Kean, Michael (1761–1823), miniaturist and owner of the Derby porcelain factory, was born in Dublin and educated at the Dublin Society's drawing school, established in 1746 to give instruction concentrating on figure- or life-drawing, drawing from the antique, and ornament-drawing or design. The emphasis was on providing skills for use in manufacturing industry, and this would prove useful throughout Kean's career. He entered the school on 7 February 1771, where he was a pupil of Francis Robert West (qv). After leaving, Kean set out to become a sculptor and was apprenticed to the distinguished Irish sculptor Edward Smyth (qv). On 2 December 1779 Kean was awarded the Dublin Society's silver medal for his drawings of sculpture. But he abandoned sculpture for miniature portraiture, and during this early part of his career, both in Dublin and later in London, he earned his living as a miniature-portrait painter working in watercolour on ivory, and also did some portraits in pastel. Signed work by Kean is rare, and his reputation as a miniaturist rests on a small number of signed miniatures such as ‘A portrait of an unknown man’ (V & A).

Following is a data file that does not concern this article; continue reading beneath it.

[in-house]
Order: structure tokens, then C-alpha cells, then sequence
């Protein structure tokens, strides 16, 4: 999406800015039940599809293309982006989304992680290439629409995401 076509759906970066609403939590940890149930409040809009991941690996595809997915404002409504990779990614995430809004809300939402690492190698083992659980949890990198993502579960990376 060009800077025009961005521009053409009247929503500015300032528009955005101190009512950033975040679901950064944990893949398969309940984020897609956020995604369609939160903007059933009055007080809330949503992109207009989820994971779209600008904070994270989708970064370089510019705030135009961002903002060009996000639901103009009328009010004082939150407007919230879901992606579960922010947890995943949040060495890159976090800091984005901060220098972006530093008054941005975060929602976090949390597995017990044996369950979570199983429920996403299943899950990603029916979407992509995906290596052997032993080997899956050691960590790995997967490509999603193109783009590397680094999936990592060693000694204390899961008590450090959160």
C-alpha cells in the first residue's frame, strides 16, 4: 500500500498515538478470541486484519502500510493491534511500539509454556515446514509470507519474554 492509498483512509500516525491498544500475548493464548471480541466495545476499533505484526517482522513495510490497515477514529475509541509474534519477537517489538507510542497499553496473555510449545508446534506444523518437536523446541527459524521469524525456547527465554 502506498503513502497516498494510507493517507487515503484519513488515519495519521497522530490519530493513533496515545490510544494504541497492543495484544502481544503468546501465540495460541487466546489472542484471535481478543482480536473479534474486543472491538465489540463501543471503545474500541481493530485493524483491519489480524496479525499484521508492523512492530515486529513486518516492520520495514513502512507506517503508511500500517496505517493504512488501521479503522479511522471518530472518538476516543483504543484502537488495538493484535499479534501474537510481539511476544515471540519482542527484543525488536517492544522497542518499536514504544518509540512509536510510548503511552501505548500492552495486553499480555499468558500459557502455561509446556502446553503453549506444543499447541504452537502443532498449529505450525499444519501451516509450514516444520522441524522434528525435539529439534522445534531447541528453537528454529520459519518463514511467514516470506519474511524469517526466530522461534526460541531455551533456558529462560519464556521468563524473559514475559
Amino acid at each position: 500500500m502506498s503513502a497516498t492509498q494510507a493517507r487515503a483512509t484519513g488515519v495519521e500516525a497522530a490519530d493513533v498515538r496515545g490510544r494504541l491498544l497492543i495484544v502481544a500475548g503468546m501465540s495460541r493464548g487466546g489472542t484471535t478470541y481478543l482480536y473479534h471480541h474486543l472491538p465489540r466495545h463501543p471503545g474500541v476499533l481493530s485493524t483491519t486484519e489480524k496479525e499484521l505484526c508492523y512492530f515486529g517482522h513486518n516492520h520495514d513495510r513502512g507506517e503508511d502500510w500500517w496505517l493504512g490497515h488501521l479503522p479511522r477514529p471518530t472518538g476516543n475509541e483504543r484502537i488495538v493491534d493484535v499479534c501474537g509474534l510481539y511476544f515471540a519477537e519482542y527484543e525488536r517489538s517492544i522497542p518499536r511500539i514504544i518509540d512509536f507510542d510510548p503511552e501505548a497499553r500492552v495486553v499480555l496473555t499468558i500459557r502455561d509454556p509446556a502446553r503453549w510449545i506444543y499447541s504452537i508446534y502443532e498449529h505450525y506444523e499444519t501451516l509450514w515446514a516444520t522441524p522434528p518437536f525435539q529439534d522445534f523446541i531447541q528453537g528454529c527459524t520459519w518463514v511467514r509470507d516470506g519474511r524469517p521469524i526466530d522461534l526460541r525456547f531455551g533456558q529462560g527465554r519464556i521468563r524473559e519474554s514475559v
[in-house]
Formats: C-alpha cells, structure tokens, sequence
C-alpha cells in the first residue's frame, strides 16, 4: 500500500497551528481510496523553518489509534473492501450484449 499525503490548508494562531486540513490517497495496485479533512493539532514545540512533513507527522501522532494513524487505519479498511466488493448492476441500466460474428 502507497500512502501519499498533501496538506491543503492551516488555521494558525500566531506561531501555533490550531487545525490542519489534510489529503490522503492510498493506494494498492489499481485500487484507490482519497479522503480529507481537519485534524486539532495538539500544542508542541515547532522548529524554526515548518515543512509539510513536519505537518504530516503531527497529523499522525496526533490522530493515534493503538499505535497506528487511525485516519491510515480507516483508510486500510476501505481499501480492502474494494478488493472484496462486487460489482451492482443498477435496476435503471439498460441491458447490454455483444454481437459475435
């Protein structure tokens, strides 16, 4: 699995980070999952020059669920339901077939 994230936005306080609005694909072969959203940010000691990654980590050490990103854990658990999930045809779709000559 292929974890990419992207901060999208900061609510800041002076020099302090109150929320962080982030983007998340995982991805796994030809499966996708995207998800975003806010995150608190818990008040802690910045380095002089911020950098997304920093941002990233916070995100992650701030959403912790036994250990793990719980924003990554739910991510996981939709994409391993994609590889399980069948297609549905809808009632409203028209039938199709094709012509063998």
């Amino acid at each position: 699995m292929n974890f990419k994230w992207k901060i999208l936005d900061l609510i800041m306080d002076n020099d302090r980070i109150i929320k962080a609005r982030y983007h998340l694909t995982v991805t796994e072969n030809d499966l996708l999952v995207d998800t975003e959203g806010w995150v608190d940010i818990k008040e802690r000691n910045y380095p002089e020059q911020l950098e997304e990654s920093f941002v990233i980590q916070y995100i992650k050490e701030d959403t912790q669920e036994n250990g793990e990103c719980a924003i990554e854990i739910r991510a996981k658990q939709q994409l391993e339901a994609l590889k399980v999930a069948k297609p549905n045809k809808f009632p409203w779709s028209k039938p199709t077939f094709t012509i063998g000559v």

Kean settled in London, where he entered the Royal Academy schools (29 October 1784). He exhibited work at the Royal Academy each year from 1786 to 1790 and also at the free Society of Artists exhibitions. His background as a miniaturist and his education at the Dublin Society drawing schools would have equipped him to work as a decorator of porcelain, and he may have worked at the Derby porcelain factory. In 1795 he entered into a partnership with William Duesbury, jr, owner of the porcelain factory at Nottingham Rd, Derby, who died shortly afterwards. In 1796 Kean took over the management of the factory; in 1798 he married Duesbury's widow Elizabeth (née Edwards), daughter of a Derby solicitor. They had one son, who became a captain in the Royal Navy. Kean built a new factory at Calver's Close, east of the old works, and expanded the range of ornamental ware produced. The Derby factory specialised in soft-paste tableware and decorative figure pieces. During Kean's period of ownership its standard of porcelain decoration was very good, and his artistic input increased its reputation. However, he was a hot-tempered man: he separated from his wife and quarrelled with her and his stepchildren over the running of the business, which resulted in a series of lawsuits. In 1811 he withdrew from the business, which was taken over by his clerk Robert Bloor. The disputes continued and Kean returned to London, where he died in November 1823.